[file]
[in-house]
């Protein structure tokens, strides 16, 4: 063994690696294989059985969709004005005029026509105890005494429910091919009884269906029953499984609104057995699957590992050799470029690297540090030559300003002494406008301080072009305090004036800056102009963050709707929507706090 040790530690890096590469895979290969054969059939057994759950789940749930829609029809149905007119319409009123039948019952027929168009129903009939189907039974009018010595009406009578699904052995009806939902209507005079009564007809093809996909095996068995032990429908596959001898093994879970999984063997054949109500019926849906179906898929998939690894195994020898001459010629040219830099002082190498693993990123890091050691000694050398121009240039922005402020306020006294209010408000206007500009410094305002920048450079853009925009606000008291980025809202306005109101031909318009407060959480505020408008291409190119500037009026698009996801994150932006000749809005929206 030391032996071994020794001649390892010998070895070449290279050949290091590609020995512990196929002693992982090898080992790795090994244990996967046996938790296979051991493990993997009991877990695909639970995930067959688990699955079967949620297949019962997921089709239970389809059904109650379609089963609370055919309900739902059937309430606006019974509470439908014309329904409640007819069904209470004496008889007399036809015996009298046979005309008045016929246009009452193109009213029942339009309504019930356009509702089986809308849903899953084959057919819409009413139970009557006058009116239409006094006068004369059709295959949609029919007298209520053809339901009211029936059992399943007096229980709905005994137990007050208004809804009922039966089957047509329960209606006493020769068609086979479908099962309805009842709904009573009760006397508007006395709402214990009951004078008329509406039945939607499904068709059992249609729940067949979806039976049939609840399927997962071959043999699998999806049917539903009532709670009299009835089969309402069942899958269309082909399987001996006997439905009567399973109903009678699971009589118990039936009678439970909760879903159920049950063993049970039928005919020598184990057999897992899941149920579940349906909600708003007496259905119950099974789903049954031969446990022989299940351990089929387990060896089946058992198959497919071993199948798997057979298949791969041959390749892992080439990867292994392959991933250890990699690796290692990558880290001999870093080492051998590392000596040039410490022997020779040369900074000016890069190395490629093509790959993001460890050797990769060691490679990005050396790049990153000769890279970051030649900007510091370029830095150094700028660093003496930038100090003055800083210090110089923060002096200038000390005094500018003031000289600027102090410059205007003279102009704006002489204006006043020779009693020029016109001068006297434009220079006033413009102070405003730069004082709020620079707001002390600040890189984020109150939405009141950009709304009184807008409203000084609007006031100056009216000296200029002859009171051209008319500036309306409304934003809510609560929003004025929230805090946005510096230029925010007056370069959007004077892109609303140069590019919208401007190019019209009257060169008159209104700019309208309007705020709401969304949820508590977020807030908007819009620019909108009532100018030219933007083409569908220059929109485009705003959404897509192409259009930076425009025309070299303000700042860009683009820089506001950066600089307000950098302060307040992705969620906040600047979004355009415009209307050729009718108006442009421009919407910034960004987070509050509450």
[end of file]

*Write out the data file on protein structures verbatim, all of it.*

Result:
[in-house]
């Protein structure tokens, strides 16, 4: 063994690696294989059985969709004005005029026509105890005494429910091919009884269906029953499984609104057995699957590992050799470029690297540090030559300003002494406008301080072009305090004036800056102009963050709707929507706090 040790530690890096590469895979290969054969059939057994759950789940749930829609029809149905007119319409009123039948019952027929168009129903009939189907039974009018010595009406009578699904052995009806939902209507005079009564007809093809996909095996068995032990429908596959001898093994879970999984063997054949109500019926849906179906898929998939690894195994020898001459010629040219830099002082190498693993990123890091050691000694050398121009240039922005402020306020006294209010408000206007500009410094305002920048450079853009925009606000008291980025809202306005109101031909318009407060959480505020408008291409190119500037009026698009996801994150932006000749809005929206 030391032996071994020794001649390892010998070895070449290279050949290091590609020995512990196929002693992982090898080992790795090994244990996967046996938790296979051991493990993997009991877990695909639970995930067959688990699955079967949620297949019962997921089709239970389809059904109650379609089963609370055919309900739902059937309430606006019974509470439908014309329904409640007819069904209470004496008889007399036809015996009298046979005309008045016929246009009452193109009213029942339009309504019930356009509702089986809308849903899953084959057919819409009413139970009557006058009116239409006094006068004369059709295959949609029919007298209520053809339901009211029936059992399943007096229980709905005994137990007050208004809804009922039966089957047509329960209606006493020769068609086979479908099962309805009842709904009573009760006397508007006395709402214990009951004078008329509406039945939607499904068709059992249609729940067949979806039976049939609840399927997962071959043999699998999806049917539903009532709670009299009835089969309402069942899958269309082909399987001996006997439905009567399973109903009678699971009589118990039936009678439970909760879903159920049950063993049970039928005919020598184990057999897992899941149920579940349906909600708003007496259905119950099974789903049954031969446990022989299940351990089929387990060896089946058992198959497919071993199948798997057979298949791969041959390749892992080439990867292994392959991933250890990699690796290692990558880290001999870093080492051998590392000596040039410490022997020779040369900074000016890069190395490629093509790959993001460890050797990769060691490679990005050396790049990153000769890279970051030649900007510091370029830095150094700028660093003496930038100090003055800083210090110089923060002096200038000390005094500018003031000289600027102090410059205007003279102009704006002489204006006043020779009693020029016109001068006297434009220079006033413009102070405003730069004082709020620079707001002390600040890189984020109150939405009141950009709304009184807008409203000084609007006031100056009216000296200029002859009171051209008319500036309306409304934003809510609560929003004025929230805090946005510096230029925010007056370069959007004077892109609303140069590019919208401007190019019209009257060169008159209104700019309208309007705020709401969304949820508590977020807030908007819009620019909108009532100018030219933007083409569908220059929109485009705003959404897509192409259009930076425009025309070299303000700042860009683009820089506001950066600089307000950098302060307040992705969620906040600047979004355009415009209307050729009718108006442009421009919407910034960004987070509050509450």